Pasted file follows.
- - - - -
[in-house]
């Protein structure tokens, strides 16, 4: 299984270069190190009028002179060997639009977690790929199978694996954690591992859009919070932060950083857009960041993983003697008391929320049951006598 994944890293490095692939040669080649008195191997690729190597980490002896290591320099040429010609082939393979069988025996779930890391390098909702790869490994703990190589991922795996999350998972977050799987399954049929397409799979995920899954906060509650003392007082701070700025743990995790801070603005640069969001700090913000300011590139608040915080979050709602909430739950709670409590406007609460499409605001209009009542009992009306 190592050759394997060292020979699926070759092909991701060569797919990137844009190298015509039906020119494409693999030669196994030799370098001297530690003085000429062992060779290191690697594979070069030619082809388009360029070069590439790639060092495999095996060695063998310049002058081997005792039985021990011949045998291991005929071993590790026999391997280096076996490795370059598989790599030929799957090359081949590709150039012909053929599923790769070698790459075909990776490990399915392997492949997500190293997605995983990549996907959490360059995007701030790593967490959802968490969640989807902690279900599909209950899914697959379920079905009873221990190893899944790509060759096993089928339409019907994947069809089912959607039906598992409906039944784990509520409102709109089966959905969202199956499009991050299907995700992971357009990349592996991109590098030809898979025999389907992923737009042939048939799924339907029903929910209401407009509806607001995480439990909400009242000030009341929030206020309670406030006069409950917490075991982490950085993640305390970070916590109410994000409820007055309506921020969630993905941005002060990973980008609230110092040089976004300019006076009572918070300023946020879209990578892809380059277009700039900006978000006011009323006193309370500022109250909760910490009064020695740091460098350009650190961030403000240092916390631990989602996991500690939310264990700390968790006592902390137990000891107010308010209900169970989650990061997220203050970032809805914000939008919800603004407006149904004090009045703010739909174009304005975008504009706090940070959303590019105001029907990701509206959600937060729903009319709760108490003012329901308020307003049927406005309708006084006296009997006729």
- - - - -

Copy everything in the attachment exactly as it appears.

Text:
[in-house]
């Protein structure tokens, strides 16, 4: 299984270069190190009028002179060997639009977690790929199978694996954690591992859009919070932060950083857009960041993983003697008391929320049951006598 994944890293490095692939040669080649008195191997690729190597980490002896290591320099040429010609082939393979069988025996779930890391390098909702790869490994703990190589991922795996999350998972977050799987399954049929397409799979995920899954906060509650003392007082701070700025743990995790801070603005640069969001700090913000300011590139608040915080979050709602909430739950709670409590406007609460499409605001209009009542009992009306 190592050759394997060292020979699926070759092909991701060569797919990137844009190298015509039906020119494409693999030669196994030799370098001297530690003085000429062992060779290191690697594979070069030619082809388009360029070069590439790639060092495999095996060695063998310049002058081997005792039985021990011949045998291991005929071993590790026999391997280096076996490795370059598989790599030929799957090359081949590709150039012909053929599923790769070698790459075909990776490990399915392997492949997500190293997605995983990549996907959490360059995007701030790593967490959802968490969640989807902690279900599909209950899914697959379920079905009873221990190893899944790509060759096993089928339409019907994947069809089912959607039906598992409906039944784990509520409102709109089966959905969202199956499009991050299907995700992971357009990349592996991109590098030809898979025999389907992923737009042939048939799924339907029903929910209401407009509806607001995480439990909400009242000030009341929030206020309670406030006069409950917490075991982490950085993640305390970070916590109410994000409820007055309506921020969630993905941005002060990973980008609230110092040089976004300019006076009572918070300023946020879209990578892809380059277009700039900006978000006011009323006193309370500022109250909760910490009064020695740091460098350009650190961030403000240092916390631990989602996991500690939310264990700390968790006592902390137990000891107010308010209900169970989650990061997220203050970032809805914000939008919800603004407006149904004090009045703010739909174009304005975008504009706090940070959303590019105001029907990701509206959600937060729903009319709760108490003012329901308020307003049927406005309708006084006296009997006729």